The Secrets of Ball Bar Calibration

Ball Bar
The Ball Bar (Dumbbell) (shown with heavy duty stand and clamp)

There are four basic qualities that comprise a full Ball Bar calibration. The first is to measure the sphericity of two balls. The second is the verification of the common spherical diameters of the two balls. The third is to measure the absolute diameter of the two balls, which is usually measured,, although this information has little practical application. The fourth is the ball center to ball center length of the Ball Bar.

For any calibration of a Ball Bar to be meaningful there are some fundamental design features that must be present. The roundness of the spheres must be laboratory quality (see A.N.S.I. B89.4.1-1997) and both of the balls must be exactly the same diameter. If an artifact is calibrated to an excellent level of accuracy, but it does not have long-term dimensional stability, the calibration will be rather meaningless, unless it is to be used in the next few days. In order to have the proper stiffness and thermal coefficient of expansion, the master spheres used on a quality ball bar will be made of a very high alloy stainless steel that is hardened. In our experience, the higher the alloy of a Martensetic (hard condition) steel the more difficult it is to dimensionally stabilize it. For this reason, it should be verified that the balls have received proper thermal stabilization treatment.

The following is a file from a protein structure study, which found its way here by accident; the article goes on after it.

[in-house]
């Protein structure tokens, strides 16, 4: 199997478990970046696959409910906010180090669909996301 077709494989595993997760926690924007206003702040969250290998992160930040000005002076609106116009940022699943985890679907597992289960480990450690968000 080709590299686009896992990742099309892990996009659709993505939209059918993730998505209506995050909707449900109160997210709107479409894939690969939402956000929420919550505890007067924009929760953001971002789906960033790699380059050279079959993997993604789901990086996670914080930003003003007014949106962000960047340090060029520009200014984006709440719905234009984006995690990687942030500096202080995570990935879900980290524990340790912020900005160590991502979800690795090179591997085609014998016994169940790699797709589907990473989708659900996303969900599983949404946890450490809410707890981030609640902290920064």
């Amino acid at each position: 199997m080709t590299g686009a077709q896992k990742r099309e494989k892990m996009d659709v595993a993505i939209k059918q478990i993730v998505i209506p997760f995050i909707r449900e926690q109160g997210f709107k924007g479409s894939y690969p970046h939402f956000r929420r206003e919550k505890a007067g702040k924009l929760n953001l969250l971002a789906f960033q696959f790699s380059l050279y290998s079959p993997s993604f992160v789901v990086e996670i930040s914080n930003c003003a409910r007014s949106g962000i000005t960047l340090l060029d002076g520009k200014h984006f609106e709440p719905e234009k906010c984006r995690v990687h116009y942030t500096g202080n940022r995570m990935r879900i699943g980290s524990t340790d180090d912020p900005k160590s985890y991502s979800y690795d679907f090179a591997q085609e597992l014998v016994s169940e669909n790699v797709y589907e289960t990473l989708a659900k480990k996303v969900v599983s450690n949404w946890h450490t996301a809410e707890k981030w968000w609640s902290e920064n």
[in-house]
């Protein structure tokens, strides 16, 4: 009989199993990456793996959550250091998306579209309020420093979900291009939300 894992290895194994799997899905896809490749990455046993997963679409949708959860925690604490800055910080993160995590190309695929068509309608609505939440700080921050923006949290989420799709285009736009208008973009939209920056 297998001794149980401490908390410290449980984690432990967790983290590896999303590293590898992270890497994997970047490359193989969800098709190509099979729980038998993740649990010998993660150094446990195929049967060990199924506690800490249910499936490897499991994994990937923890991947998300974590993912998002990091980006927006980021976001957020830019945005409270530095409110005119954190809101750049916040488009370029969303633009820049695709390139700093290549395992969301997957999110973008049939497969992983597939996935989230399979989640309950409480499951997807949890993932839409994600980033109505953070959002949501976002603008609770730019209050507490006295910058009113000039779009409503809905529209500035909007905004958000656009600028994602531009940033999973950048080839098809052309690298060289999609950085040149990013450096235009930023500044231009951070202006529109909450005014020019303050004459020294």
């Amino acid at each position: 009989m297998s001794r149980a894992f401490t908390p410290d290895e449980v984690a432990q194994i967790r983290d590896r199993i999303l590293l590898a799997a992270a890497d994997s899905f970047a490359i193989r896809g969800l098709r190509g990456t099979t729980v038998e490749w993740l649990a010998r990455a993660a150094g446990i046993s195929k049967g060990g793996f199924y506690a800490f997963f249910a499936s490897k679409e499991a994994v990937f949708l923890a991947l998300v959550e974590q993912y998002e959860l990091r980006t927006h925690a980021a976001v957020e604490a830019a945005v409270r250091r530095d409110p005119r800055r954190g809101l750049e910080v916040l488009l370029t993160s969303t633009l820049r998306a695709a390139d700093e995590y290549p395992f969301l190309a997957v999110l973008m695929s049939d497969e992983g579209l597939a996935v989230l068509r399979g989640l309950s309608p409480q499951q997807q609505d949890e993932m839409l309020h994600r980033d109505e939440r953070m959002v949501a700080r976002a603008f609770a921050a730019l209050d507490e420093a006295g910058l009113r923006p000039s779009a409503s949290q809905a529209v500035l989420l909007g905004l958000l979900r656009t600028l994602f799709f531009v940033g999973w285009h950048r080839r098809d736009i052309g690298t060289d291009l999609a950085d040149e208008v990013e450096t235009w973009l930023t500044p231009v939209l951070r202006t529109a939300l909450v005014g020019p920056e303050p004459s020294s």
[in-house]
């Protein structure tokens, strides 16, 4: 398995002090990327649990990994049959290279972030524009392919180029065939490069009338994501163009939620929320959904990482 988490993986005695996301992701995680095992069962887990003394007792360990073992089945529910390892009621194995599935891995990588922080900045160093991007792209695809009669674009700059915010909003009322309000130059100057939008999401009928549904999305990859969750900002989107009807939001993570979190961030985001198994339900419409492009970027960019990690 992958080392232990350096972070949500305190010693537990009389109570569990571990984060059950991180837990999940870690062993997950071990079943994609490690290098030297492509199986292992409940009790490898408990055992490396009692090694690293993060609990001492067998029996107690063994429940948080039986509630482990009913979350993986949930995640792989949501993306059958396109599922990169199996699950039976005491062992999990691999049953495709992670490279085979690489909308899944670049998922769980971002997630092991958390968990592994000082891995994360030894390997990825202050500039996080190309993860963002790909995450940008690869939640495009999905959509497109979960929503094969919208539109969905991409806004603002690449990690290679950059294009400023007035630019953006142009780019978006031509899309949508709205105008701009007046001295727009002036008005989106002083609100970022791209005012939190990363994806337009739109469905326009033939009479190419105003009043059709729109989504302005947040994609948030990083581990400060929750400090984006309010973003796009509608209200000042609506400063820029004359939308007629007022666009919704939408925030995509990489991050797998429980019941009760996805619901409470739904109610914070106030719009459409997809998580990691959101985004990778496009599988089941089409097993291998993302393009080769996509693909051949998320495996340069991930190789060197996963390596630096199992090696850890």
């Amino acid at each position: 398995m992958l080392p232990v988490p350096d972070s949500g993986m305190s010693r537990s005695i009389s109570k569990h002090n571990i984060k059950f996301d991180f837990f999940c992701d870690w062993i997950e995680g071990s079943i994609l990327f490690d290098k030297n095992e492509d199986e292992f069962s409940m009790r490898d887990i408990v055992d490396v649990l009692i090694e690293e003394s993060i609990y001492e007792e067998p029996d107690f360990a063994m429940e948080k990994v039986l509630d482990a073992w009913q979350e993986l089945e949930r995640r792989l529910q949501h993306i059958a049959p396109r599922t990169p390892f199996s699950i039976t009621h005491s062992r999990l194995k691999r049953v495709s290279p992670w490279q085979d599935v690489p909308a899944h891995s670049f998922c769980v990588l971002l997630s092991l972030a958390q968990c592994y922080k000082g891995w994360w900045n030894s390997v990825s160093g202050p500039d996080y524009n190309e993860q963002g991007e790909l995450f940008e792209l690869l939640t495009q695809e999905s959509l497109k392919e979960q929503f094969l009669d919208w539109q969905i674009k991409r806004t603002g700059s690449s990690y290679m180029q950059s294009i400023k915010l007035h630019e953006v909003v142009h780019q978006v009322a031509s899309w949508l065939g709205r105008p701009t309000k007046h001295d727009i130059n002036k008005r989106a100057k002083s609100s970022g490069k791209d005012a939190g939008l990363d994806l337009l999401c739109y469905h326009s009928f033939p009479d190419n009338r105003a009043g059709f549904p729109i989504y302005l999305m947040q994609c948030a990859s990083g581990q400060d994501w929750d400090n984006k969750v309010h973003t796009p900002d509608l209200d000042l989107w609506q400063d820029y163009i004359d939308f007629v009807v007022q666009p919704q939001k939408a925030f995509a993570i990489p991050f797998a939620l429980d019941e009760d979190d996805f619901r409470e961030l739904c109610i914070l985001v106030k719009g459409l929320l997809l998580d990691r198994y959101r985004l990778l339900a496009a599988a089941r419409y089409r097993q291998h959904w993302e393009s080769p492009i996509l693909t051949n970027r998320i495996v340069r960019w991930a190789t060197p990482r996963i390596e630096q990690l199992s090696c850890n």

If the Ball Bar that we are calibrating was assembled with an adhesive that remains elastic, a whole list of unpredictable variables will exist so it is imperative that the proper bonding material and curing techniques were used. When in service the Ball Bar must be rigidly supported without changing its overall characteristics. These same requirements also apply when the Ball Bar is being calibrated.

Ball Sphericity

There are several factors such as the basic geometry of the ball seat and the shrinkage of the adhesive that can drastically change the sphericity of the balls after they have been mounted. So this measurement must be made after the Ball Bar has been assembled. Measuring the sphericity of the two balls after they are permanently mounted on the Ball Bar can be a real challenge.

If a measuring machine like the Talyrond with a rotating measuring probe is available; it will only require a rigid holding fixture to achieve the measurement (see Figure #1.). When using rotating table type measuring machines, there can be problems. If the Ball Bar is placed at a near horizontal angle on the rotating table, a long Ball Bar will swing a huge circle that is usually larger than most labs can accommodate. One option when using a rotating table type machine is to stand the Ball Bar up vertically. Some axis of rotation measuring machines can accommodate this kind of measurement with good accuracy. Most of these machines will have a little cushiness, that may only be a micro inch at the tabletop but can grow larger every inch above the table until it amounts to a very substantial error at 20-30 or 40 inches (500-800 or 1000 mm) up in the air. When the Ball Bar is mounted vertically, orthogonal measurements of the balls roundness can not be made (see our paper "How Balls are Made How they are Measured and How they are Used in Metrology") so only a series of elevational evaluations can be performed. Although this measurement is a fairly safe bet, the sphere could actually be substantially elliptical or cylindrical or some other on axis figure and still look good along the axis of rotation.